• Condyloma located in the anogenital region and on the mucosa of the genital tract is a form of PVI (papillomavirus infection), which requires the use of modern surgical techniques to remove formations. After surgical removal, laser destruction, cryodestruction or radiowave coagulation, complex treatment is required to prevent complications and recurrences.
  • Cervical dysplasia. It may be asymptomatic or cause discharge. Severe forms of the disease are precancerous - to avoid this situation, it is more important than ever to properly understand how HPV is treated in women.

Classification helps the doctor choose the most effective treatment tactics. Pathogen strains are also divided into groups depending on their ability to cause oncological diseases: HPV with high, medium and low oncogenic risk. Among the 40 variants of the virus that are transmitted through sexual contact, 14 are classified as high and medium oncogenic risk: -16, -18, -31, -33, -35, -39, -45, -51, -52, -56, - 58, -59, -66 and -68 types.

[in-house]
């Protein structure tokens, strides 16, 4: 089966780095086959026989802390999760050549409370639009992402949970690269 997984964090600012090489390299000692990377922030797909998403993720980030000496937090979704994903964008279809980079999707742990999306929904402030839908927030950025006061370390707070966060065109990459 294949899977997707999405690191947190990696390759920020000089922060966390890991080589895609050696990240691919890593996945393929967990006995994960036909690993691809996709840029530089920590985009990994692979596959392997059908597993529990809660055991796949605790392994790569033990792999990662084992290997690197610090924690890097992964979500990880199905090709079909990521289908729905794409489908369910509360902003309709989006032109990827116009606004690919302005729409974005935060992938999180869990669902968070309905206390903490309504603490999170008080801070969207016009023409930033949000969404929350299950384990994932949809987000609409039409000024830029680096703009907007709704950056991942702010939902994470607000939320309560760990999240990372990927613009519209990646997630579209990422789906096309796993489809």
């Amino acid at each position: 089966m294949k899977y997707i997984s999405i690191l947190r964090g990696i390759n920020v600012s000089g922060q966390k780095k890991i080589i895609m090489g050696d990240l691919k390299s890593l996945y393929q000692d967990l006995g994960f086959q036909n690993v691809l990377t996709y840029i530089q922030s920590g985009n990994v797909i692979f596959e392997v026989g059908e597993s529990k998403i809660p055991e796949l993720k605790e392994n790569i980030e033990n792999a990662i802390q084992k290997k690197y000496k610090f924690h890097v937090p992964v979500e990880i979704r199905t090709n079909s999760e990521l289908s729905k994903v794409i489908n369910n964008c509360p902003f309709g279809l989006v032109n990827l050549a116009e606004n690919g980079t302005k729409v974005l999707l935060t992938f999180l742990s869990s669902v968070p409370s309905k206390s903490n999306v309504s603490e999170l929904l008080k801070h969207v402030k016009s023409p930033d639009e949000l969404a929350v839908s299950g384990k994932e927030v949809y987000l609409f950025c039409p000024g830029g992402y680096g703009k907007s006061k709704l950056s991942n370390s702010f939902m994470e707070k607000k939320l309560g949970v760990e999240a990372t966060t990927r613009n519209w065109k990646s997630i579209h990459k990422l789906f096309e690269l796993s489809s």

How is the human papilloma virus transmitted?

Among the female population, HPV infection reaches 70%. However, the presence of pathogens in the body does not mean disease. If a person has a healthy immune system, then the HPV infection is, in most cases, transient in nature - it disappears on its own within 2 years. If this does not happen, the question of how to treat the human papilloma virus in women becomes relevant.

The main route of virus transmission is contact:

  • sexual;
  • vertically (from mother to fetus during childbirth);
  • household (when using one towel, razor, underwear).